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Posts Tagged ‘No Peanuts! Movement’

The three wise monekysLast week, the No Peanuts! Movement, which this blog proudly endorses, was featured in an article on the Translation Guy Blog. I used to like that blog, so I was pretty excited when I saw the title of the post on my iGoogle page, and thought the awareness was spreading.

Unfortunately, that wasn’t the case. What I found was instead a particularly weak effort to dismiss the whole movement as little more than a cartel of greedy and unrealistic translators with backwards tendencies. I left a comment, politely addressing what I thought were rather poor arguments, but it was never approved. The same, I think, happened with Wendell Ricketts’ comment, and possibly more. Only one comment appears on the page, conveniently praising the “great article.”

Being Wendell Ricketts the creator of the No Peanuts! blog, though, it would have been a show of basic decency to let him express his view with a reply. That’s what blogging should be about, right? Interaction, the free flow of ideas, the confrontation of different arguments. Most importantly, if someone talks about you, you’d like to have a chance to reply, wouldn’t you? That was not the case. Ah, but wait, Ken Clark, the self-styled Translation Guy, is first and foremost the owner of a huge translation agency. It’s all starting to make sense, now.

Given that my comment was not approved and that I had something to say about this, all I can do is turn it into a post. I’d simply like to analyse a few passages. Take this one, a bad attempt at being patronising:

Ready to throw down your chains, translation workers? Here’s how to do it: Hold the line on your pricing, and tell your clients why. Take back control from the mega-agencies, and don’t bid cheap. Boycott the bad guys, and tell others about them. Don’t be reduced to servitude, and keep the scabs from scabbing. And don’t panic.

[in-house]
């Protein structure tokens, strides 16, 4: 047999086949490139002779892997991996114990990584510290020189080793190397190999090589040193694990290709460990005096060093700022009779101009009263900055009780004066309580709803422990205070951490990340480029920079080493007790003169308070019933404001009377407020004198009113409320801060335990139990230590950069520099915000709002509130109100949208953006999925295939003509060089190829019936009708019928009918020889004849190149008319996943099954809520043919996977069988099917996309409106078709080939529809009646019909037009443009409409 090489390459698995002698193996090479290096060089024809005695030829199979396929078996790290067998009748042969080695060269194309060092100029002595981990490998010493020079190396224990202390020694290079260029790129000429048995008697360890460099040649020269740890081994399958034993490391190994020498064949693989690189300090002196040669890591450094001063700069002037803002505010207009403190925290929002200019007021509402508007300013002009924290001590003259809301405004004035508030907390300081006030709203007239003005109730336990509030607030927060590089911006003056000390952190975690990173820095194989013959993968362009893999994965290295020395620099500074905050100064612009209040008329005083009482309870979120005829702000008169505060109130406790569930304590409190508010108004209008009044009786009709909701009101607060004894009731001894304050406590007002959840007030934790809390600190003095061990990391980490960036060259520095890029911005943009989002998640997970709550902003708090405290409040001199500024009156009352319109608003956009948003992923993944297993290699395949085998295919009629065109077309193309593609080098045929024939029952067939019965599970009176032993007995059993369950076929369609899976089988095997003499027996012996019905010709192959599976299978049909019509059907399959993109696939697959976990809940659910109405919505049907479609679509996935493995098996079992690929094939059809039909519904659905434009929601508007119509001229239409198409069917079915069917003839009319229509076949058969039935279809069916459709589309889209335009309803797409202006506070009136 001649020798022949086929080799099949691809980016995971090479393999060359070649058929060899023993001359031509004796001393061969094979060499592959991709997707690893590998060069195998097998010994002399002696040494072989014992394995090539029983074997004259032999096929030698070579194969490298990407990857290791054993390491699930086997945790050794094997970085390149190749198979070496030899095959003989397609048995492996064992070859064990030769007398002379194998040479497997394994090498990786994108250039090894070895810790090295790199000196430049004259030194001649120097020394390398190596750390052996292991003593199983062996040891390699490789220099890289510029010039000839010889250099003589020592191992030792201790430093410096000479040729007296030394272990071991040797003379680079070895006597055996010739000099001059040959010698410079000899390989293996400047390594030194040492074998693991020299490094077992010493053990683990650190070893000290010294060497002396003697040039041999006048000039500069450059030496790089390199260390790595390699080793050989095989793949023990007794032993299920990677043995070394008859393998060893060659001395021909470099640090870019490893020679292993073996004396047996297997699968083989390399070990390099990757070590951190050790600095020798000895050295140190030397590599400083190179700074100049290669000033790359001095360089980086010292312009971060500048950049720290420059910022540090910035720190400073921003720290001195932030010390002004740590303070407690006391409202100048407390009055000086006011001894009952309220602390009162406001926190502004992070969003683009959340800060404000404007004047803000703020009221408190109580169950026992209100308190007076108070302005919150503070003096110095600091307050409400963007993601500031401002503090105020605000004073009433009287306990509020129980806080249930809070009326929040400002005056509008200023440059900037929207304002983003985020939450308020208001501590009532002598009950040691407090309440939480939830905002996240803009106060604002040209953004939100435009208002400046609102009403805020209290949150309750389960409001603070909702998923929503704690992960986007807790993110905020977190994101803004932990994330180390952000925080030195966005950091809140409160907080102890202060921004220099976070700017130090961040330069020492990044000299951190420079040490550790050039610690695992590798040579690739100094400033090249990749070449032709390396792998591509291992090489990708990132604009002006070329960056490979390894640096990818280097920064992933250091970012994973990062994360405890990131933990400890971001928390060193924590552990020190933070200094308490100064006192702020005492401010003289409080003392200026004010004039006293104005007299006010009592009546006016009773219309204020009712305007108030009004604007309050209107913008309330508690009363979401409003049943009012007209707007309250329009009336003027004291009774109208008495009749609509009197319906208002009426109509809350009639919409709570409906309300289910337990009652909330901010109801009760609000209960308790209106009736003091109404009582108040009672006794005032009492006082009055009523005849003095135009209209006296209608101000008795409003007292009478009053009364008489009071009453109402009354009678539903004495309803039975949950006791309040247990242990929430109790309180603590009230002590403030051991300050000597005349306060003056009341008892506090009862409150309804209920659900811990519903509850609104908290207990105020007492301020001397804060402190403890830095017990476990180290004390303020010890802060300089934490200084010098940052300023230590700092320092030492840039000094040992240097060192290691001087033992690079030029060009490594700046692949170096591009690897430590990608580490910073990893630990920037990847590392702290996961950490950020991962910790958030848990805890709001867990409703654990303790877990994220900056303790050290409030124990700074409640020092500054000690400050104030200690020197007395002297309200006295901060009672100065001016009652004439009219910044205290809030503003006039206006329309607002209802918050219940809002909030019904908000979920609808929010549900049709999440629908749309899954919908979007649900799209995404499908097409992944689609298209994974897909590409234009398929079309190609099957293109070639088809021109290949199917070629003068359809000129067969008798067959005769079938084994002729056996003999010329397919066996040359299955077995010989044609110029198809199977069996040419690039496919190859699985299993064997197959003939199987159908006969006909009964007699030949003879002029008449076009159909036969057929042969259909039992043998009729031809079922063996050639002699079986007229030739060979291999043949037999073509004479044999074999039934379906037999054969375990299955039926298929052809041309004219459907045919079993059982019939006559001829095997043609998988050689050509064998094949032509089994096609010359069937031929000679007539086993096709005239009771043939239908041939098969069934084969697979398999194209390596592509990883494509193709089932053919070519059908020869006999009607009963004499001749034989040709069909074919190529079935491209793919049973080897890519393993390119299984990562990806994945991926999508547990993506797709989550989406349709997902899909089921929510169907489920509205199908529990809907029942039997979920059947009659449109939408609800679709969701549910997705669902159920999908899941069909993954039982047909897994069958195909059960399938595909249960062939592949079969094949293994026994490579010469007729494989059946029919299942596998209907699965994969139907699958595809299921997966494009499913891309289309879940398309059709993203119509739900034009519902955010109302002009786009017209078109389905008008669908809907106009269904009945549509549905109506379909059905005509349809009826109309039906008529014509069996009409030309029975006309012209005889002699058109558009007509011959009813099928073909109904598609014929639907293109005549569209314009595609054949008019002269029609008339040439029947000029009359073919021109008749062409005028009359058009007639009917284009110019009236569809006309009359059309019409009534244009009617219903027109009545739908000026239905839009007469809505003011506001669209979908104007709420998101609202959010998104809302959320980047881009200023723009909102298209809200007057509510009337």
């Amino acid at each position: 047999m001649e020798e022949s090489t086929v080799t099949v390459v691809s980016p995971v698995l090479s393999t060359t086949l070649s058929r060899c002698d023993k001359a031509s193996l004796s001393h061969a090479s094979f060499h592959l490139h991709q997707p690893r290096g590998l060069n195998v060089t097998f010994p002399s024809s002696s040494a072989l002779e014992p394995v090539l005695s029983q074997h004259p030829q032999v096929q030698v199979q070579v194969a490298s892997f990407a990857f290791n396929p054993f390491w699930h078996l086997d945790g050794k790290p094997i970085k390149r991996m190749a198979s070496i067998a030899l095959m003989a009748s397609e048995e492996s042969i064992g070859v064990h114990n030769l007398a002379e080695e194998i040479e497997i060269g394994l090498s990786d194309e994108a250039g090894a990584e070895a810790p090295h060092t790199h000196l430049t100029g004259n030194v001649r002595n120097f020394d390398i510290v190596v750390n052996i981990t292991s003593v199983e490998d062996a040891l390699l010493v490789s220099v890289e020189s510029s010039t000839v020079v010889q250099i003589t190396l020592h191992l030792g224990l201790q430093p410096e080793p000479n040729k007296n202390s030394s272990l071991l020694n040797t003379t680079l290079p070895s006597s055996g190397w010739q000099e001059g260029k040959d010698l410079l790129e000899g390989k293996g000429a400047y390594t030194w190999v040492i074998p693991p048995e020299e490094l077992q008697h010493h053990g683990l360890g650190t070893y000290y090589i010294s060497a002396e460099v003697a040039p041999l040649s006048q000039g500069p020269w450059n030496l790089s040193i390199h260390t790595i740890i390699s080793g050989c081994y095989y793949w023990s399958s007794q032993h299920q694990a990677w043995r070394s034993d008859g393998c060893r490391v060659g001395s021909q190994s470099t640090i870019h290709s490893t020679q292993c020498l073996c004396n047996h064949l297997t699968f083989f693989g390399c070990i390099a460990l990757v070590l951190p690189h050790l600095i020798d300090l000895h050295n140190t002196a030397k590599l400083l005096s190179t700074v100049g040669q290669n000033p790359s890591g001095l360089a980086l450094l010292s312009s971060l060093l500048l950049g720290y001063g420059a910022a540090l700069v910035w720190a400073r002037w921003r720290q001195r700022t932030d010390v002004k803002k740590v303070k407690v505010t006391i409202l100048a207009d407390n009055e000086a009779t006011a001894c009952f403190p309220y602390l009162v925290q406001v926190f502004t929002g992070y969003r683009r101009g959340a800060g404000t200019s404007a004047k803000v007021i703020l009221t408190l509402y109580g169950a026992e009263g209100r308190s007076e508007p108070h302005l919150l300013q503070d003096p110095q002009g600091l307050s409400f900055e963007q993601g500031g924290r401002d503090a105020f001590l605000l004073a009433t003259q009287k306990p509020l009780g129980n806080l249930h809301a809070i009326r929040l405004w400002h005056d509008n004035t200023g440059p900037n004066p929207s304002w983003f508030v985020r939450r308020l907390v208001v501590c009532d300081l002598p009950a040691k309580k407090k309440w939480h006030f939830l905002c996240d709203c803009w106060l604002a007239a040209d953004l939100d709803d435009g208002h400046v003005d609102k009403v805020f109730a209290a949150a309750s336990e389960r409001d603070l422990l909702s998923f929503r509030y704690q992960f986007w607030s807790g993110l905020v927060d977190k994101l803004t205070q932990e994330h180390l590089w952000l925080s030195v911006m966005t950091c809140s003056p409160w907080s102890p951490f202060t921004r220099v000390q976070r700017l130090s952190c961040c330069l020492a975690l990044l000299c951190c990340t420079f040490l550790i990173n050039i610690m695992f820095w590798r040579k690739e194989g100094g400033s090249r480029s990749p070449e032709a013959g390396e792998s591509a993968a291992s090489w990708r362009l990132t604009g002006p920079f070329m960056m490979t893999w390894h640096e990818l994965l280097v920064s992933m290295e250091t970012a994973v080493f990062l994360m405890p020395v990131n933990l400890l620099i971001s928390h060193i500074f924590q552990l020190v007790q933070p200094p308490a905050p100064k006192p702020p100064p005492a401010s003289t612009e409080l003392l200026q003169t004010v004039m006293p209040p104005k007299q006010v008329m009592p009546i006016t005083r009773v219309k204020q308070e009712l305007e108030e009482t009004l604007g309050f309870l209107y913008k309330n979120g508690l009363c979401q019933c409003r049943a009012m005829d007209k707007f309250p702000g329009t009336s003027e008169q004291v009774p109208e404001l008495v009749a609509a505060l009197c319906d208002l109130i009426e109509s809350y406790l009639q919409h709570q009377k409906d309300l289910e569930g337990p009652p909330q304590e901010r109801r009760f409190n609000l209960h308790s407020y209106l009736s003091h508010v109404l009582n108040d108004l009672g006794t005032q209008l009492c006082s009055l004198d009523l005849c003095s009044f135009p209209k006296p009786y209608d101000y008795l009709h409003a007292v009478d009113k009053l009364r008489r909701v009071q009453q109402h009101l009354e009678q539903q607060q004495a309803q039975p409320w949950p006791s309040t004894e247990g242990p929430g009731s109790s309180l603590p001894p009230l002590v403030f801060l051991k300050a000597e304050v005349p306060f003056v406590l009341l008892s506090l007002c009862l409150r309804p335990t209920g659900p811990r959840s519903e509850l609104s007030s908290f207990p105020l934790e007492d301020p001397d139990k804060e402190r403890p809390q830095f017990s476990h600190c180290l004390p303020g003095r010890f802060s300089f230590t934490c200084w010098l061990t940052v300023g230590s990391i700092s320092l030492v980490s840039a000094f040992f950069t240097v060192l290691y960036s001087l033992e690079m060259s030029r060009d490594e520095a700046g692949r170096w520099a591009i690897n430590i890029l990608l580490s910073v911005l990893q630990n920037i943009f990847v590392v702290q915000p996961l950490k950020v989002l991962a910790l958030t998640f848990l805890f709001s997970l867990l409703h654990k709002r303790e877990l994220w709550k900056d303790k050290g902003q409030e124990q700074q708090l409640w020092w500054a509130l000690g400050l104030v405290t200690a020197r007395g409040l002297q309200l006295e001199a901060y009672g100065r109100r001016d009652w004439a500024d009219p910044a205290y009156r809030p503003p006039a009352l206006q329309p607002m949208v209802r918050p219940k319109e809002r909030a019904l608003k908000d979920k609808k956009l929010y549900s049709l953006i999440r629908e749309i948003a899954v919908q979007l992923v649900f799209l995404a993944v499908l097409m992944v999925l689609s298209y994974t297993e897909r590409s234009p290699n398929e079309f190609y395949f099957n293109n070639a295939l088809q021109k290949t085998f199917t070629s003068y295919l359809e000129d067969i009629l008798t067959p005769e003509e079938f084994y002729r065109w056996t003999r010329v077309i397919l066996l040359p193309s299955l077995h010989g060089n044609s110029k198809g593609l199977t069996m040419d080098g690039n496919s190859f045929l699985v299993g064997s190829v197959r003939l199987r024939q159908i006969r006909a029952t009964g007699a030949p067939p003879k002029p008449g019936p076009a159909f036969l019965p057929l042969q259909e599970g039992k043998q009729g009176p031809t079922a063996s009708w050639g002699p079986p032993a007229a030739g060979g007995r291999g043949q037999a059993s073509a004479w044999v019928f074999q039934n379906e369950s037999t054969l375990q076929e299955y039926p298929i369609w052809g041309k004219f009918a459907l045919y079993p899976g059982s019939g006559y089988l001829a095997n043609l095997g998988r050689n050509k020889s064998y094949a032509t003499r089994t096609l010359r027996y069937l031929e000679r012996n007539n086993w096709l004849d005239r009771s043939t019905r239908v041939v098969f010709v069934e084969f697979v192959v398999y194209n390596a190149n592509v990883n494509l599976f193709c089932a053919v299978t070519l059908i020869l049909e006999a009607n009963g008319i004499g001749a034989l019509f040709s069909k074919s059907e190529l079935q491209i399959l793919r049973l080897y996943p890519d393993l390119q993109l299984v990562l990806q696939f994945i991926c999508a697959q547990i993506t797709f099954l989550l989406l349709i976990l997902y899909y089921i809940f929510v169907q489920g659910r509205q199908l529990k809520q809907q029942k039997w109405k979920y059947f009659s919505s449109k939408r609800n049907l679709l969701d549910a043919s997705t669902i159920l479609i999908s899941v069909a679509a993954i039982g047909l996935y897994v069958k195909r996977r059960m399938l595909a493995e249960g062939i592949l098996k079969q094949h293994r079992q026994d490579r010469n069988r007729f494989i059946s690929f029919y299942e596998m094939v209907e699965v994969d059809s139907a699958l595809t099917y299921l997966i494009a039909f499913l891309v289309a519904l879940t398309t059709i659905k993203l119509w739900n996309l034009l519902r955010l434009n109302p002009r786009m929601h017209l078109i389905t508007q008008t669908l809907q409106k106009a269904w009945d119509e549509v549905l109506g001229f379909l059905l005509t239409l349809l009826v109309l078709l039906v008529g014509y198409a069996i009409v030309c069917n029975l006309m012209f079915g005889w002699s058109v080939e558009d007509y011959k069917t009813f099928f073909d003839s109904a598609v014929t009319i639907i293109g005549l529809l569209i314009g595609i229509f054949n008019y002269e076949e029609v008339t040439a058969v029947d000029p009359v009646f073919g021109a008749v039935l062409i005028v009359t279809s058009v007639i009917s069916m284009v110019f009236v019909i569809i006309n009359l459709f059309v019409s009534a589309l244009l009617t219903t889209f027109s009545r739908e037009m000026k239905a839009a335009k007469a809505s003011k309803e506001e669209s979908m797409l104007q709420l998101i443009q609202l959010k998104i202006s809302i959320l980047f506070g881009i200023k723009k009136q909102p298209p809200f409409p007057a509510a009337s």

Whoops. Too late on that last one, because the whole site just screams “panic” to me. Sorry, guys. […] The great wheel of commerce crushes all in its path.

Panic? What panic? No Peanuts! for Translators simply promotes better practices, which are beneficial for translators and their clients. On the other hand, it exposes practices that are self-destructive for our industry. No panic at all, to the point that we are willing to turn down offensive offers. In the parlance of youth, we’re chilled as, man. Of course, as we said, the guy runs an agency, so in a way it makes sense that he completely ignores the main point – agencies are middle men and cutting them out can often be beneficial for both the translator and the client. Have a read at  this excellent article by Wendell Ricketts to find out precisely why and how. Plus, dismissing a whole movement based on solid arguments with a vague and patronising reference to “panic” is not really that credible. The Translation Guy can do better.

Well, sort of. To his credit, he does give us the moral high ground, but that’s about it:

the “No Peanuts!” guys have justice and human dignity on their side.   Meanwhile, someone else is banging away on the iron triangle of service, beating out “better, faster, cheaper; better, faster, cheaper.”

This “better, faster, cheaper” mantra, of course, is purely a sales pitch. It’s pretty much a fact of life that it’s either better or faster and cheaper. And not just in translation, but think clothing, food, cars, medical treatments, and pretty much anything that can be bought. And it’s here that we get to the bottom line. The No Peanuts! movement is about quality. Quality of service, and quality of life. The Translation Guy never mentions quality in his post, which is puzzling, and at the same time sort of proves my point about agencies. Then, later on in the article, he tops himself:

watch out for that scab translator #260 under that rock over there because she is figuring out how to climb aboard the great commercial juggernaut on terms that pay for her, if not for you. And if she passes on that one, translator #22666 on PRoZ will take it, and the translation provided, for good or ill, might just fit the bill.

I find the “if you turn it down someone else is going to do it” argument trite and, most importantly, oblivious of concepts like professionalism and quality. It would be like saying to a gourmet burger restaurant “Hey, man, you shouldn’t sell your fancy burgers for $12, ’cause McDonald’s sells burgers for $3 and you’re going to go bankrupt if you don’t lower your prices too. It’s the great wheel of commerce!” Guess what? There are people who care about quality. To use a different metaphor, some people will buy an Armani suit over a cheaper one because despite the fact that the main goal is not to walk around naked, the Armani will just feel and look better and last longer. And, if you wear it to work, it makes you look better, which is good for business. I don’t see why the same shouldn’t apply to our sector.